Memories and reminders both have something to do with the past, but they are very different things. A memory recalls a fact or event. A reminder can point us to the future. Tying a string around your finger is a reminder. The string may have been tied in the past, but it reminds us to think about the reason for tying the string. It reminds us of something that is coming.
God pointed to the rainbow in the clouds as a reminder of His promise that there would never be another flood like the one in Noah’s time. God made that promise. Since He always remembers, the reminder was not for Him. We have a habit of forgetting. The rainbow is a reminder for us. It is a reminder that there is love and joy and promise even through the hardships in life. It is a reminder that the future can be better.
George Matheson was a man who distinguished himself through his intellect, graduating at the head of his class in classics, logic, and philosophy. One of his greatest challenges stemmed from a degenerative illness that left him totally blind by the age of 20. Twenty years later he wrote the famous hymn O Love That Wilt Not Let Me Go. Though he had spent half his life sightless, the vision of the rainbow remained a special reminder to him of enduring joy in spite of hardships. When you have read these words, close your eyes and see the rainbow as Matheson would have.
O Joy that seekest me through pain,
I cannot close my heart to thee;
I trace the rainbow thru the rain,
and feel the promise is not vain,
that morn shall tearless be.
There will be reminders along the journey to the foot of the cross. Reminders of God’s love. Reminders of His promises. Reminders that God has purpose and blessing for you. They are more than memories. They are promises for today. Promises for the future. God’s promises are never in vain. Look for the reminders that God has placed for you to see. Find the joy and encouragement that God has for you.
The scriptures tell us that there was no rain when the earth was new. The plants were watered by mists that came out of the ground. After Noah boarded the ark, springs of water burst from the deep and the floodgates of the heavens were opened. What happened that day had never happened before and will never happen again. The force and magnitude of that event were simply beyond anything else seen or recorded by man. It must have been terrifying. And yet the deadly, raging waters carried the ark and its occupants to safety. By the grace of God, the fear was transformed to comfort.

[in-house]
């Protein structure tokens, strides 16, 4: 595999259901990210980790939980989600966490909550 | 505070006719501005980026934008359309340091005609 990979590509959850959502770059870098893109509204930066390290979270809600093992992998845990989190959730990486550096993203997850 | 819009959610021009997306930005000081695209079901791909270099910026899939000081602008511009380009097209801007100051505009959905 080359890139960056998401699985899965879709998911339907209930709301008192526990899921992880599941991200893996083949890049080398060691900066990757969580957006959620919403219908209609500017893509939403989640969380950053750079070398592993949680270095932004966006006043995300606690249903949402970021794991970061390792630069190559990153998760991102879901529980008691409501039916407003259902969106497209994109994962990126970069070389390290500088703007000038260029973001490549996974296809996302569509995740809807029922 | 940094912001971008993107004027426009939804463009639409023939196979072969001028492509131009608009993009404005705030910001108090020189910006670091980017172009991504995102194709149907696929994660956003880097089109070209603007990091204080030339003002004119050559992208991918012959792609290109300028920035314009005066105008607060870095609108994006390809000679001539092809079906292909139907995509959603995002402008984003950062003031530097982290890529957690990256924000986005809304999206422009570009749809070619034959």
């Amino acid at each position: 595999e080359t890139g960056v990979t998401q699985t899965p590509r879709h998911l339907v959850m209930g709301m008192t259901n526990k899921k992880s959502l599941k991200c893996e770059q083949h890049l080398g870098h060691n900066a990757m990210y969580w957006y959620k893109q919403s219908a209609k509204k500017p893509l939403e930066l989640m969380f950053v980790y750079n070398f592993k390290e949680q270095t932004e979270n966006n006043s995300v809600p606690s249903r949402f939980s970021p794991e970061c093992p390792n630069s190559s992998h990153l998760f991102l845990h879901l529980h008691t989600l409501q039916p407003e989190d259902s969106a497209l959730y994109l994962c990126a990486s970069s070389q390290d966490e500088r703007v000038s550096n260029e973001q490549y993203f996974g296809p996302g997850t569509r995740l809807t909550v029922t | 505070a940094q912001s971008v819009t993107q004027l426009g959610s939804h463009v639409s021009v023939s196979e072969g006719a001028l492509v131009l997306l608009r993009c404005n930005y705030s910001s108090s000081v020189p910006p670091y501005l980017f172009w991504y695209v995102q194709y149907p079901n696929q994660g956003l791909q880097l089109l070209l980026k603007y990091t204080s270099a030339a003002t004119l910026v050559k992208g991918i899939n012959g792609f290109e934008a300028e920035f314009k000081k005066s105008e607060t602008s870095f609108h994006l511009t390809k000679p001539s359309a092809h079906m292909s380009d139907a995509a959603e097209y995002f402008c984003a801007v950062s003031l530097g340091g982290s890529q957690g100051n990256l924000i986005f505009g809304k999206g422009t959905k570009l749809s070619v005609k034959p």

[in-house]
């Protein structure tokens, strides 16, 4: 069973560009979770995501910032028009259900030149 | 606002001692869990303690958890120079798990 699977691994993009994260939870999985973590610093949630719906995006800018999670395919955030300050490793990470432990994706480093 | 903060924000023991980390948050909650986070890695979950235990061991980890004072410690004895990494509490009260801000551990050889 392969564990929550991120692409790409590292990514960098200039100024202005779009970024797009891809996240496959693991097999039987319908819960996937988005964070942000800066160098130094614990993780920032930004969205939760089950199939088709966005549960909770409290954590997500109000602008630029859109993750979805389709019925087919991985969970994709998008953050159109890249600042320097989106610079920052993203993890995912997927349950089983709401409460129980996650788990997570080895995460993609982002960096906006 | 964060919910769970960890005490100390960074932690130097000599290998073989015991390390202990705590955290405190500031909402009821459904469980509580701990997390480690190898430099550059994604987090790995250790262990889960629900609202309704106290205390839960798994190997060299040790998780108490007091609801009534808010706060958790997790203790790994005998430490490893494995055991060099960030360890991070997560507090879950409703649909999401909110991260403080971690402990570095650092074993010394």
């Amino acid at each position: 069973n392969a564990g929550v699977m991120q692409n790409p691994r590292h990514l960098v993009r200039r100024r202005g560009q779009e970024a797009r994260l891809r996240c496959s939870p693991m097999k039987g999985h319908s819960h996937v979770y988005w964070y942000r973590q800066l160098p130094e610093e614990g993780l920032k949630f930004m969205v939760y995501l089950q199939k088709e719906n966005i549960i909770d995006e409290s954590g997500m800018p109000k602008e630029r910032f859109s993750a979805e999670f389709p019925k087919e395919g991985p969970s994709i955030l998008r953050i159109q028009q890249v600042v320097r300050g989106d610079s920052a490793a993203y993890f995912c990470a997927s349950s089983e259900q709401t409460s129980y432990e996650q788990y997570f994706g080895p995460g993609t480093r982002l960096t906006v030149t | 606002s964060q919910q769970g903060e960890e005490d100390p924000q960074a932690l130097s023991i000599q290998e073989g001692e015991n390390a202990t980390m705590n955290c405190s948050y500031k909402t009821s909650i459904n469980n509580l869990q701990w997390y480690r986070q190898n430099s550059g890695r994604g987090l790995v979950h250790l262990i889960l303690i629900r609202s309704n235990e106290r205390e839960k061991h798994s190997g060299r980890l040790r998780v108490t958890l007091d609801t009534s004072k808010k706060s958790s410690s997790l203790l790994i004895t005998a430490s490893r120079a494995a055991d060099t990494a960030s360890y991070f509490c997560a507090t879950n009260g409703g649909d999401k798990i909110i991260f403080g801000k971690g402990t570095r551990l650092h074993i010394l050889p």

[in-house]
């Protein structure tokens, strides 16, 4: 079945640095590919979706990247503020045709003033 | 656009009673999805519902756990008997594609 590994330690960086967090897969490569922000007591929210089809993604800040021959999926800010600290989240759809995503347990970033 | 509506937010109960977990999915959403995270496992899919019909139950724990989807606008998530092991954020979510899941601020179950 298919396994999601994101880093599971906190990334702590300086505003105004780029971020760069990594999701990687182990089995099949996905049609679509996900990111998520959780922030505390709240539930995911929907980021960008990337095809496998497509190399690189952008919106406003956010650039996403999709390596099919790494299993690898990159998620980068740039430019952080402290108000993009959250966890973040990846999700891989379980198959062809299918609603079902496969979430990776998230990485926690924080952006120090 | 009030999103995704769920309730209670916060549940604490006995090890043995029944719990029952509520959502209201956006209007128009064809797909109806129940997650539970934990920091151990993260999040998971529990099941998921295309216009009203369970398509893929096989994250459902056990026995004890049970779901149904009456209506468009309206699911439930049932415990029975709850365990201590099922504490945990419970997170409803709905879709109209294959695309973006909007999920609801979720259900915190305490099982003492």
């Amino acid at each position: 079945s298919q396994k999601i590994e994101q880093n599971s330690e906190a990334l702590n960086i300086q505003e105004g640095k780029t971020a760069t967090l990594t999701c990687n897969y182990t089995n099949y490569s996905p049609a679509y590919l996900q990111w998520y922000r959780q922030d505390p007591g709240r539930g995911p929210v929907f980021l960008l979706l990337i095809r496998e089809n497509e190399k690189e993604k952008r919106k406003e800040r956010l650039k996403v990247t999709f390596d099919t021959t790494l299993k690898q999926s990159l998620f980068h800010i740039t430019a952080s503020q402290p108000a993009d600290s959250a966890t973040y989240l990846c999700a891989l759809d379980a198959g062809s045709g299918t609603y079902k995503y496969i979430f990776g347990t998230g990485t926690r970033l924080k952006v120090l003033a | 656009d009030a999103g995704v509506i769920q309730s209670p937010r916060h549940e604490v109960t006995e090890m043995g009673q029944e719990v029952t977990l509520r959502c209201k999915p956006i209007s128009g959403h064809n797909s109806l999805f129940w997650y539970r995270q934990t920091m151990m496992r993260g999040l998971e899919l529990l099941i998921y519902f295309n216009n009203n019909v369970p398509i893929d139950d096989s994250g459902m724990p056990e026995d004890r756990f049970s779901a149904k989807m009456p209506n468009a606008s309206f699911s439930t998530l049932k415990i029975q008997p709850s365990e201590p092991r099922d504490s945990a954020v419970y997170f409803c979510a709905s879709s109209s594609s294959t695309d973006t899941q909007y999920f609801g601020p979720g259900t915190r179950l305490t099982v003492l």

Thousands of years later the son of an English shipmaster defied his father’s wishes and went to sea on a merchant vessel. In the years that followed he was pressed into service with the British navy, abandoned by his shipmates, and forced into slave service. He escaped from his captors and became deeply involved in slave trading himself. Later he faced death from storms and illness. During one especially bad storm he called out to God and was saved. Like those on board Noah’s ark, his fear was transformed to comfort. That is the story of John Newton, who is best known as the writer of the hymn Amazing Grace. After his conversion he would go on to become a minister of the Gospel and a leader in the movement to abolish slavery.
Somewhat less well known, Glorious Things of Thee Are Spoken was also written by John Newton. Think about the waters that replace fear with comfort and life as you read these words.
See, the streams of living waters,
springing from eternal love,
well supply thy sons and daughters,
and all fear of want remove.
Who can faint while such a river
ever will their thirst assuage?
Grace which like the Lord, the giver,
never fails from age to age.
Take encouragement from these words. Even though the waters frightened Noah and John Newton in their times and the storms of life continue to rage about us today, the Lord gives us comfort. Grace never fails from age to age. Grace never fails from step to step. Grace never fails. Be fearfully comforted on your journey today.
Original material posted by CARadke was prepared in English. Translations are mechanically produced and may not convey the intended meaning. Please post a comment if a translation produces improper language so that we can try to address it.
God bless you--
Journey Notes at CrossLabyrinth.com